Omega-3 fatty acids come with plenty of benefits, but if you're on a plant-based diet or simply don't eat much fish, you may be falling short of the omega-3s that are best absorbed by your body. But there is one solution: algae oil, also known as algal oil.
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These supplements are derived from various types of micro-algae and have become popular among vegans and others who want the benefits of omega-3 fats without seafood or fish oil supplements.
Algae oil may benefit your health in ways similar to fish oil, sans the fish. Here are three things to know about including algae oil in your diet — but of course, talk to your doctor before starting any new supplements.
Algae Oil Contains Both DHA and EPA
To understand why this is important, you first need to know the three main types of omega-3 fatty acids:
- Alpha-linolenic acid (ALA)
- Docosahexaenoic acid (DHA)
- Eicosapentaenoic acid (EPA)
While ALA is found mostly in plant oils like soybean, flaxseed and canola oils, DHA and EPA are found in fish and other seafood, per the National Institutes of Health (NIH). You need to get ALA from the foods you eat because your body can't produce it.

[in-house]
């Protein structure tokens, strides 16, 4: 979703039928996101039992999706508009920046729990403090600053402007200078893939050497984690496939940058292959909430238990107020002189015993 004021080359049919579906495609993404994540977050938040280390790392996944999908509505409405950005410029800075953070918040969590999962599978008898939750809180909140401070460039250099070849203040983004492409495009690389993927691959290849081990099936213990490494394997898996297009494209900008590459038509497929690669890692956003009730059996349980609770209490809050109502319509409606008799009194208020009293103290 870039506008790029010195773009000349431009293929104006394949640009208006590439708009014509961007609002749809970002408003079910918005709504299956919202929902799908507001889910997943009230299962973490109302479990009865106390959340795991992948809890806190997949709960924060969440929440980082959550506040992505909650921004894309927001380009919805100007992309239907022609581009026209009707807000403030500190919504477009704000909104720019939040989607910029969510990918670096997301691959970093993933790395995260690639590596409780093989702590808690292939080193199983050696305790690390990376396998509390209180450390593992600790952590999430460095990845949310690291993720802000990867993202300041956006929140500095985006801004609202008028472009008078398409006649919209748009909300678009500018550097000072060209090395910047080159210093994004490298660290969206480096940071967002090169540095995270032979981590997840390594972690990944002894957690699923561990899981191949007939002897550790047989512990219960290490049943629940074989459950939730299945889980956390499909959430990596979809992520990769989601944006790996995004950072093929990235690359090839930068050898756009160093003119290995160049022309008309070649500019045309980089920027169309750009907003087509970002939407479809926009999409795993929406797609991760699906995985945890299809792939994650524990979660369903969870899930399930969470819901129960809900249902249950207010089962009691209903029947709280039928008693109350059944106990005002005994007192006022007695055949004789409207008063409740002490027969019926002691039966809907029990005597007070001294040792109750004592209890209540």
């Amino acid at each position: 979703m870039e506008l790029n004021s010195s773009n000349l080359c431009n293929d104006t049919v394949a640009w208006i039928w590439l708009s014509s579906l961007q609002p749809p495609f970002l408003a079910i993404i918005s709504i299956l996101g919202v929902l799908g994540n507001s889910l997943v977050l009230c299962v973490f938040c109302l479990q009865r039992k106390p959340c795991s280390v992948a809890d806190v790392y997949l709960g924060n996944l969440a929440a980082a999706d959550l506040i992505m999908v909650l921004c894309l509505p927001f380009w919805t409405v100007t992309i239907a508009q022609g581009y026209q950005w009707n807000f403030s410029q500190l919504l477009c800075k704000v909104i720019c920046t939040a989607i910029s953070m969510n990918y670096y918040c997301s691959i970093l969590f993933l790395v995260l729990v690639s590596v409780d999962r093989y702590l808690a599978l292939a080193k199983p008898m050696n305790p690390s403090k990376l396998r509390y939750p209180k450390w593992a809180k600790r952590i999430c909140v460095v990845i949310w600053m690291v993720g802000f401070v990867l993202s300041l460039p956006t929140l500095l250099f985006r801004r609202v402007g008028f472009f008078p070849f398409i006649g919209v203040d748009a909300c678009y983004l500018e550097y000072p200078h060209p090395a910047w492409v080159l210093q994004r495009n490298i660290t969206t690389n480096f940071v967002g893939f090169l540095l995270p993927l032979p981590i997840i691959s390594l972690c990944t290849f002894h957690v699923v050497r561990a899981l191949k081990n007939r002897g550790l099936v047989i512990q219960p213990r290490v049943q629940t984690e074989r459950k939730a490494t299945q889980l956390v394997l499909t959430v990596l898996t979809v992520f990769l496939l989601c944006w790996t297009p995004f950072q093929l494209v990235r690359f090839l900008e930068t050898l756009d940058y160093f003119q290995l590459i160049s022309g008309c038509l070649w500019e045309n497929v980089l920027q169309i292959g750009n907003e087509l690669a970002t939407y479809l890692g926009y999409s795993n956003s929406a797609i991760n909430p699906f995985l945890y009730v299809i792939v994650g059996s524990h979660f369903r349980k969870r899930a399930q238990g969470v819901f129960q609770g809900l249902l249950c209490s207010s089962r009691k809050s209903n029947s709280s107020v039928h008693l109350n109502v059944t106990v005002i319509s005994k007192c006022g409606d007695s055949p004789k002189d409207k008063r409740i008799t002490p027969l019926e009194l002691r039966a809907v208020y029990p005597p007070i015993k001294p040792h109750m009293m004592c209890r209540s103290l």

Your body can convert a little bit of ALA into EPA and DHA, but only in small amounts, so getting those omega-3 fatty acids through foods or supplements is the only practical way to increase your intake.
"Since vegans and vegetarians don't eat fish, most of the omega-3s they consume will be from ALA," says Anna Taylor, RD, a dietitian with Cleveland Clinic's Center for Human Nutrition. "Bio-conversion from ALA to EPA and DHA is very inefficient. For this reason, they may be missing out on the benefits of DHA and EPA, despite having ALA in their diets."
Omega-3 fatty acids are important parts of your cell membranes, and DHA levels are particularly high in the eyes, brain and sperm cells, per the NIH. Omega-3s also have many functions in your heart, blood vessels, immune system, lungs and endocrine system (a network of hormone-producing glands).
"EPA and DHA have both been found to benefit many aspects of health, such as fetal development and cognitive function, and are perhaps most well-known for their cardiovascular benefits," Taylor says. "Specifically, DHA and EPA omega-3 fatty acids may reduce the risk of coronary heart disease by lowering plasma triglycerides and lowering oxidative stress."
EPA and DHA omega-3 intake was associated with a lower risk of coronary heart disease events and heart attack, including fatal heart attacks, in a September 2020 review of 40 clinical trials in Mayo Clinic Proceedings.
In particular, the study found that EPA with DHA supplementation is associated with a significantly lower risk of:
- Fatal heart attack (35 percent)
- Heart attack (13 percent)
- Heart disease events (10 percent)
- Heart disease mortality (9 percent)
"Some clinical trials have suggested that DHA-rich micro-algae oil may offer a level of protection from cardiovascular risk factors that is similar to fish oil," Taylor says. "Of all omega-3 plant sources, algal oil appears to be the most promising in terms of cardiovascular benefit. This makes sense since algae is the original source of the DHA and EPA found in fish."